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    I think it was Pat Martino who said when he realised he could convert text to musical notes the whole world became music. Street signs, names, cereal packets - it all got played.

  10. #9

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    The first book of the Bergonzi improv books is basically about this.

    Personally I think it was sort of a bad choice. I banged my head against that several times and thought I was just an idiot. Maybe true. I don't think it's a super musical way to start improvising. A book of cool licks would have been way better for book #1. Now I'm working on his jazz lines/Bebop scales book which would have been a way better choice.

    But anyway, I think "real musicians" start out as beginners and just practice obscene amounts of time.

  11. #10

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    Those are the kind of games my pianist likes to play. Pure nerd.

  12. #11

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    Quote Originally Posted by christianm77
    How true. I can’t remember anyone’s phone numbers.
    Kids today... ;o)

  13. #12

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    I don't do this with music but I do do it words.
    I'll see a word----on a billboard, on the rear bumper of the car ahead of me, whatever---and see how many words I can make out of it. (Things like this are one reason my wife, the mother of a severely autistic child, told me back when we were dating, "You know, you're on the spectrum...")

    Sometimes in grad school I would take a phrase---say, 'temporarily closed'---and jot down all the words I could make from that and THEN pick some of those words and find a way to hook them together. (With a word set like this, it would be best to say each word must be at least 5 letters long, 6 if one is feeling frisky, because otherwise you'd be writing words long after the thrill was gone.)
    Pillory, tactile, rotary, loosed, clasped, mortar, pestle, sporty, lyrical, limped, clamped, placid, merrily, scared, sacred---with lots left over.... the 'y' offers adjective a-plenty: portly Rotary? lyrical pestle? (Band name!) sacred mortar (nice phrase for a cynical anti-war lyric) merrily clasped....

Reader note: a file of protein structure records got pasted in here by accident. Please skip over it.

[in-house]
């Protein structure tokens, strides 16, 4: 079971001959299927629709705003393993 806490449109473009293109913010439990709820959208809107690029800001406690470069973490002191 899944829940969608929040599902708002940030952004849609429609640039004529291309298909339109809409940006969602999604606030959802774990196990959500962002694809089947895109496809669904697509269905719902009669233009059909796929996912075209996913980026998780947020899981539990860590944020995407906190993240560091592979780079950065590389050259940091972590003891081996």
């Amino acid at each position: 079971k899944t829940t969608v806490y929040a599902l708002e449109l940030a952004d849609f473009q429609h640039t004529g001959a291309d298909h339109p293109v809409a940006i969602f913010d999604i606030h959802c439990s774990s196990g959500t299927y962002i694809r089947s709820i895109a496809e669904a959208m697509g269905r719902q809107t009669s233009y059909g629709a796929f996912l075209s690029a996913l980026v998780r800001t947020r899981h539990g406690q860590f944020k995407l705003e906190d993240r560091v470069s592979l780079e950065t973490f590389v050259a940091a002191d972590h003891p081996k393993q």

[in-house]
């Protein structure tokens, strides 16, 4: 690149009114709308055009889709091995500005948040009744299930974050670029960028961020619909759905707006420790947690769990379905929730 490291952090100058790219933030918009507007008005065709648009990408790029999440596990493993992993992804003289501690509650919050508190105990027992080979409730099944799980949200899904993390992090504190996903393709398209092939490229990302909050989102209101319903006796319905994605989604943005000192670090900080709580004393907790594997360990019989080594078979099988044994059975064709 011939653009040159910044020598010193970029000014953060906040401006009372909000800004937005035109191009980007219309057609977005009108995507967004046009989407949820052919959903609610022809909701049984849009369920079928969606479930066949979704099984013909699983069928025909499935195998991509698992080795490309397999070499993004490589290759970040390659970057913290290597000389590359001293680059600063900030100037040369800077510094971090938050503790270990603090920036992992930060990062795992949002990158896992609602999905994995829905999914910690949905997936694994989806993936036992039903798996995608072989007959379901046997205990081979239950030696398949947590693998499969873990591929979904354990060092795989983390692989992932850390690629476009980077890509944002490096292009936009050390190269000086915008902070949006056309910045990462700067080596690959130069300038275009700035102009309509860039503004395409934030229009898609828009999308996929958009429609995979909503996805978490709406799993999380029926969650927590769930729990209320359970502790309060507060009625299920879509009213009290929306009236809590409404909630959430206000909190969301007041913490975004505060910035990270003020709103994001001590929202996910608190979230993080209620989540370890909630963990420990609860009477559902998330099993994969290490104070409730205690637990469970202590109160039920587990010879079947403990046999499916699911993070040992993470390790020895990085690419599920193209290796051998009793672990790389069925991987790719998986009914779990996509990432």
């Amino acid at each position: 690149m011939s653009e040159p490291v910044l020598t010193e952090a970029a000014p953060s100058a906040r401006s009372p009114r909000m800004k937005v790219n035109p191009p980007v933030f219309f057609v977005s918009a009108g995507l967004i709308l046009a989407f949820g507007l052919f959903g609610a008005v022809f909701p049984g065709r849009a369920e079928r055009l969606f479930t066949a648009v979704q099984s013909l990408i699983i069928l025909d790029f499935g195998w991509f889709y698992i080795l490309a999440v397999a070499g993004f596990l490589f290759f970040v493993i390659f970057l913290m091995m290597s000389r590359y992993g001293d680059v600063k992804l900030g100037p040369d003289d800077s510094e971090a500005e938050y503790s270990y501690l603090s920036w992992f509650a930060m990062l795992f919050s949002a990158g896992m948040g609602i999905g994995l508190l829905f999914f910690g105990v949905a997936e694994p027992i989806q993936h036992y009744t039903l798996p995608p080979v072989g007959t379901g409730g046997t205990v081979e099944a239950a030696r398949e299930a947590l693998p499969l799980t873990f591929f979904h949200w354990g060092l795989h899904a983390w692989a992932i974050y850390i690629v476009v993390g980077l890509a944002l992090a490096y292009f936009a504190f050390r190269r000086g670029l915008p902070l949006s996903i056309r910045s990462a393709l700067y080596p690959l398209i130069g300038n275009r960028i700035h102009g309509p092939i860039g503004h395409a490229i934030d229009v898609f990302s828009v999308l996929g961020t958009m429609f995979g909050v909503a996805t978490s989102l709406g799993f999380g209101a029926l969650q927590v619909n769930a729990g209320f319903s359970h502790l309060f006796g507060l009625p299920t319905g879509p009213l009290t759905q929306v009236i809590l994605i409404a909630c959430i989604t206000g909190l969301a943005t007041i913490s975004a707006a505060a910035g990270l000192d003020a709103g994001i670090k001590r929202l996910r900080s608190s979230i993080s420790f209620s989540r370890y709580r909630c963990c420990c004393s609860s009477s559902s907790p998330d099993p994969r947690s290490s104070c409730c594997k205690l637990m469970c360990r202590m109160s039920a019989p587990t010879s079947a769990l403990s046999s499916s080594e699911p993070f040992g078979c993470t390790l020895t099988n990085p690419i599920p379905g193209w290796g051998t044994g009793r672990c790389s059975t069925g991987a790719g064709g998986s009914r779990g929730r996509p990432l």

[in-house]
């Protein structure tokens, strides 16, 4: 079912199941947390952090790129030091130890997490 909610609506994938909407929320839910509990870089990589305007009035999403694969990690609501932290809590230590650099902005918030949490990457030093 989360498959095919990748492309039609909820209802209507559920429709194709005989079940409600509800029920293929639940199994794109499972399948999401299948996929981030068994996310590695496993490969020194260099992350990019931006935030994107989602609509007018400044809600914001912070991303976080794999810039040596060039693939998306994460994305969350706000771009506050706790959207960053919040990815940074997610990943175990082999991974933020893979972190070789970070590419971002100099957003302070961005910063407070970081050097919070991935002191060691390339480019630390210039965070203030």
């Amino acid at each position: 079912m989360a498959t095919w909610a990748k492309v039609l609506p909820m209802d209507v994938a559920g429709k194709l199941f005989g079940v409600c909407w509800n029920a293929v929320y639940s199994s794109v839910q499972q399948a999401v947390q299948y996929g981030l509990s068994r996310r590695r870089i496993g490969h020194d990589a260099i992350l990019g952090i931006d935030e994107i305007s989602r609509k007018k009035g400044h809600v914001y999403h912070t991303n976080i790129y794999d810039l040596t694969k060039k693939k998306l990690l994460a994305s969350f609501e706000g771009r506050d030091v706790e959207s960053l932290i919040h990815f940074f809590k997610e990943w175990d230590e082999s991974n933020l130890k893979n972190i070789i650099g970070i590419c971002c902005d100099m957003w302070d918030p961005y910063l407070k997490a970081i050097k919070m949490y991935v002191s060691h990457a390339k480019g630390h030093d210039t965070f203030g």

14. #13

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    Quote Originally Posted by MarkRhodes
    I don't do this with music but I do do it words.
    I'll see a word----on a billboard, on the rear bumper of the car ahead of me, whatever---and see how many words I can make out of it. (Things like this are one reason my wife, the mother of a severely autistic child, told me back when we were dating, "You know, you're on the spectrum...")

    Sometimes in grad school I would take a phrase---say, 'temporarily closed'---and jot down all the words I could make from that and THEN pick some of those words and find a way to hook them together. (With a word set like this, it would be best to say each word must be at least 5 letters long, 6 if one is feeling frisky, because otherwise you'd be writing words long after the thrill was gone.)
    Pillory, tactile, rotary, loosed, clasped, mortar, pestle, sporty, lyrical, limped, clamped, placid, merrily, scared, sacred---with lots left over.... the 'y' offers adjective a-plenty: portly Rotary? lyrical pestle? (Band name!) sacred mortar (nice phrase for a cynical anti-war lyric) merrily clasped....
    You have a devious mind. Come sit next to me.
    H/T Dorothy Parker